<Mpierce1 <at> aol.com>
2004-05-28 02:44:11 GMT
In a message dated 5/27/2004 9:07:27 AM Eastern Standard Time, babiarz <at> nortelnetworks.com writes:
In the next revision (03) of the draft (should be put on the mailing list shortly) we state that peer-to-peer signaling such as SIP and H.323 be forwarded out of a different service class than telephony payload. I will analyze the impact on speech and ring clipping at beginning of call when interfacing to a TDM telephony switch if all telephony signaling would be forwarded using a different queue (higher latency) than the voice bearer. My motivation for mapping telephony signaling in to the same queue as voice bearer was to eliminate the delta delay between audio and signaling, therefore reducing the chance of ring and speech clipping at beginning of call. Other suggestions to address this problem are welcome.
In the draft we recommend that for Telephony service, per DSCP traffic
I believe this remains as one of the major open questions for the application of SIP or H.323 in a large, managed network. Some comments:
I've heard of speech clipping (on answer), but I don't know what "ring-clipping" is. I presume you are referring to call setup delay (or delay to ring). The issue is signaling delay in general (call setup and release), but speech clipping has always been the most serious impact of delay.
It seems to me that this issue is really not related to "interfacing to a TDM telephony switch", but occurs equally within a fully IP environment.
No matter what service class is used for signaling (above, below, or same as speech bearer) there must be guaranteed bandwidth for the expected signaling traffic to provide sufficient low latency and almost zero discard rate independent from the amount of speech bearer traffic. In effect, if signaling is in a separate class and is guaranteed, say 5% of the bandwidth on an outgoing link and speech bearer (EF) is guaranteeed 50%, then it isn't really necessary to think of one being above or below or the same as the other. The forwarding algorithm guarantees a minimum bandwidth to both in what is effectively "time-division multiplexing", but we don't call it that since it is not based on strict timing. The result is that the signaling does not experience "higher latency", but probably has "higher delay variation", mostly due to the varying packet sizes.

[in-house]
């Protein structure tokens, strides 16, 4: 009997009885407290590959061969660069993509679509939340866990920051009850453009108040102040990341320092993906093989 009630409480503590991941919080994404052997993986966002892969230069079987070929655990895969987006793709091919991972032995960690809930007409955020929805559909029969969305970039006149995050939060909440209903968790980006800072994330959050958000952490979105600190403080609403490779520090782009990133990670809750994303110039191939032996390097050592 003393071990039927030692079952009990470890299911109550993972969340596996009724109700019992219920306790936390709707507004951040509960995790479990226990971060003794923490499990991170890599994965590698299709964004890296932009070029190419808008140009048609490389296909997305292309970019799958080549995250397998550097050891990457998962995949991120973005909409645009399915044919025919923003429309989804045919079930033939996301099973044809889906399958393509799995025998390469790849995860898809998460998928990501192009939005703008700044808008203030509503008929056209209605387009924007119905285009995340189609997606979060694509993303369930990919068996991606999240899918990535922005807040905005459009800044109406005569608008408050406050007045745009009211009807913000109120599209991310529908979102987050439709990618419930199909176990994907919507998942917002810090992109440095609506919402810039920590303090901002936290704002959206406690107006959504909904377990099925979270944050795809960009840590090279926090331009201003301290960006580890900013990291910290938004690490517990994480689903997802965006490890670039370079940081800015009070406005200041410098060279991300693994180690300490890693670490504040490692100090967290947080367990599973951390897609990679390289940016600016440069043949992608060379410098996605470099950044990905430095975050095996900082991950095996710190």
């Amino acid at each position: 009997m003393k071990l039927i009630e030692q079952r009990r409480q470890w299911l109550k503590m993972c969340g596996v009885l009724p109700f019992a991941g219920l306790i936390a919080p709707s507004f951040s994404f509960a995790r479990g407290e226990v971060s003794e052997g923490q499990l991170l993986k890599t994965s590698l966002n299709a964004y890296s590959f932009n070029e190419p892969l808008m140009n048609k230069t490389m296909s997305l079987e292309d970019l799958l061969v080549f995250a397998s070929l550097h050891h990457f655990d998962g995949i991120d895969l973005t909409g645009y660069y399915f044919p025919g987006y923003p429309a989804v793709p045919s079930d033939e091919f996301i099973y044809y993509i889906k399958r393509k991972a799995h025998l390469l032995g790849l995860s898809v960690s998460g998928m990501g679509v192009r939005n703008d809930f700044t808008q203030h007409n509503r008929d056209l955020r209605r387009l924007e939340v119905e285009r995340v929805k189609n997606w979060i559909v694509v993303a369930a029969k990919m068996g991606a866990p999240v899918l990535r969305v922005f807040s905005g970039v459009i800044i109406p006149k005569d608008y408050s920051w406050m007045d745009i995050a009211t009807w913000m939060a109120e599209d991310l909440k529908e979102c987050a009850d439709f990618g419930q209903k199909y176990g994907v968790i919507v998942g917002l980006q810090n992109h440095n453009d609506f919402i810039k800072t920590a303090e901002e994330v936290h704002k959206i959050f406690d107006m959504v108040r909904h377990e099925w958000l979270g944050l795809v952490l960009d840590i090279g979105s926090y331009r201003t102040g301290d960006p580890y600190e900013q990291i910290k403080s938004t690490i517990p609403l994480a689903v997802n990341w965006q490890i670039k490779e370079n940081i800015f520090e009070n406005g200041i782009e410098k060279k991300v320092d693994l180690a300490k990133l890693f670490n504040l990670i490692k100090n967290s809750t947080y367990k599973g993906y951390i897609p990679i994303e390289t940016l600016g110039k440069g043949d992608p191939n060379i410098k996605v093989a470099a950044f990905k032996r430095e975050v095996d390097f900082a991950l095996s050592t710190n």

The problem with putting signaling in the same class (queue) as speech bearer seems to be that the proper management of the speech queue depends partly on all of the packets in the queue being roughly the same size. While packets from codecs are something like 20-40 bytes, signaling messages, especially SIP, can get very long and would require segmentation. If they are in the same queue as speech, it doesn't seem that they can be segmented to allow speech packets to be transmitted between the segments.
In addition, there must be different discard policies applied to signaling packets than for speech packets. While discard of speech packets is normal and expected under overload (queue overflow), signaling packets must not be discarded.
tsvwg mailing list
tsvwg <at> ietf.org